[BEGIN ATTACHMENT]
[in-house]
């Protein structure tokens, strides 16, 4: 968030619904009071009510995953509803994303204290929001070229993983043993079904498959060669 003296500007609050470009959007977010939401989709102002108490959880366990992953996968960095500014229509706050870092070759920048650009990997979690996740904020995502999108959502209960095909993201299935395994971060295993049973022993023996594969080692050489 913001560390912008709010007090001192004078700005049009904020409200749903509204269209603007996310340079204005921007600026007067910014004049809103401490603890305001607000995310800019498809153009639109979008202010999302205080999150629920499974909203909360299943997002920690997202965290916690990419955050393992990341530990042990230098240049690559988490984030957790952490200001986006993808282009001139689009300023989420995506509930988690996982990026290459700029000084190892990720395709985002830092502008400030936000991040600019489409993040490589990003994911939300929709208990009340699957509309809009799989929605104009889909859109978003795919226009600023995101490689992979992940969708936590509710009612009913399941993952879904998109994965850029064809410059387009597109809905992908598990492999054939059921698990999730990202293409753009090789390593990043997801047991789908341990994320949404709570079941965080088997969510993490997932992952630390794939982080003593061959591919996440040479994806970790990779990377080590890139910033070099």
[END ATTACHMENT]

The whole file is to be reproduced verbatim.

[in-house]
């Protein structure tokens, strides 16, 4: 968030619904009071009510995953509803994303204290929001070229993983043993079904498959060669 003296500007609050470009959007977010939401989709102002108490959880366990992953996968960095500014229509706050870092070759920048650009990997979690996740904020995502999108959502209960095909993201299935395994971060295993049973022993023996594969080692050489 913001560390912008709010007090001192004078700005049009904020409200749903509204269209603007996310340079204005921007600026007067910014004049809103401490603890305001607000995310800019498809153009639109979008202010999302205080999150629920499974909203909360299943997002920690997202965290916690990419955050393992990341530990042990230098240049690559988490984030957790952490200001986006993808282009001139689009300023989420995506509930988690996982990026290459700029000084190892990720395709985002830092502008400030936000991040600019489409993040490589990003994911939300929709208990009340699957509309809009799989929605104009889909859109978003795919226009600023995101490689992979992940969708936590509710009612009913399941993952879904998109994965850029064809410059387009597109809905992908598990492999054939059921698990999730990202293409753009090789390593990043997801047991789908341990994320949404709570079941965080088997969510993490997932992952630390794939982080003593061959591919996440040479994806970790990779990377080590890139910033070099």